Live Oak – A Wonderful Tree but Not Always the Best Choice

The Live oak is not native to Denton County but thrives exceptionally well in our area. It is native across the southern gulf coastal plain over into central Texas. There is a variety (or a separate species, depending on the expert) that is native up the west side of Fort Worth into the National Grasslands north of Decatur. What is normally provided in the nursery trade is the standard southern Live oak (Quercus virginiana).

The Live oak is normally a large spreading tree with very dense shade. There are varieties, such as Cathedral and High Rise, that have a much more upright growth form. But normally, the tree wants to spread horizontally. This makes for a beautiful tree if you have the room for it.

The photo above features a Live oak in Highland Village and it illustrates many of the problems with live oaks as yard trees:

1)  The tree is probably 25-30 years old.  The bald cypress tree on its left side has outgrown it and is causing it to reach for light on the other side

2)  The tree has wanted to spread out but has been pruned incorrectly over the years.  The limbs are long and lanky and there is very little internal limb structure.  The owner has struggled with constant maintenance to keep the tree up off the street and up high enough over his lawn.  With proper pruning through the years, the tree may have worked well in this space.

3) The Crape myrtle on the right side of the tree is crowding it, although the live oak is able to reach over the crape myrtle. However, this is analyzed, there are too many trees in this front yard.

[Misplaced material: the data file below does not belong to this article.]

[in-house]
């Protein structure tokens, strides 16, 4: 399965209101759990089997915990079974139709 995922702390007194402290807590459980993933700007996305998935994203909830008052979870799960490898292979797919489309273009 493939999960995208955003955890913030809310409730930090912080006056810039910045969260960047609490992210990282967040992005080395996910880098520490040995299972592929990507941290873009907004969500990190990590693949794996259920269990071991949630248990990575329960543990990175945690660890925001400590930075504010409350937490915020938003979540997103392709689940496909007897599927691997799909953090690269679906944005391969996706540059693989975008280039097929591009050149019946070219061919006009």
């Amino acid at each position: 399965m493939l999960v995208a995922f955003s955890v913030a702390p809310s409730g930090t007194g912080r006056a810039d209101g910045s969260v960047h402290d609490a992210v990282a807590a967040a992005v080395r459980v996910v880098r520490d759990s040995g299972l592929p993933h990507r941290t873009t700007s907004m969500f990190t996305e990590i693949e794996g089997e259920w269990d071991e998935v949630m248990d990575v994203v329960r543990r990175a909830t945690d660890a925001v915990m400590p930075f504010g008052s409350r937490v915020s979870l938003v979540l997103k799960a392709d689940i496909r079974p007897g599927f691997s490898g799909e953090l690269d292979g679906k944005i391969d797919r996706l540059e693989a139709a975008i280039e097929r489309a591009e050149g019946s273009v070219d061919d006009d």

4) Live oaks create very dense shade. Pruning won’t help this. Aggressive pruning will only make for an odd-looking tree.  May are pruned to look like a piece of broccoli in an attempt to get more light to the turf grass.

5)  Live oaks can be very messy trees.  They are deciduous but shed most of their leaves in the early spring just as the new leaves are emerging.  Every leaf is shed every year.  In the fall they produce a lot of acorns that can cover the ground.   All year round, they are shedding something onto your lawn.

The Live oak is a great tree, however.  Here are its strengths:

1)  Great shade tree and a great climbing tree

2)  Drought tolerant

3) Tolerant of most soil and moisture conditions from acidic to alkaline and from dry to wet. They can even tolerate high soil salt content.

4) Very few insect and disease issues. The one devastating disease is oak wilt. This is not a problem in Denton County since it is dominated by post oaks but may be as all of the live oaks and Shumard oaks that have been planted over the past 25 years start to mature. Oak wilt can be managed in Live oaks, but it is a deadly disease. Other than that, they have few real problems

5) Very long lived. A Live oak with good genetics and proper care can live multiple hundreds of years.

The Live oak is a great tree, but just be aware of its drawbacks and make sure it is the right tree for your property and for the location you have in mind for it.

Scott Geer

Scott Geer

Scott Geer has a master's degree in forestry from Stephen F. Austin State University and is an ISA Board Certified Master Arborist.® He is also a graduate of the American Society of Consulting Arborists Academy.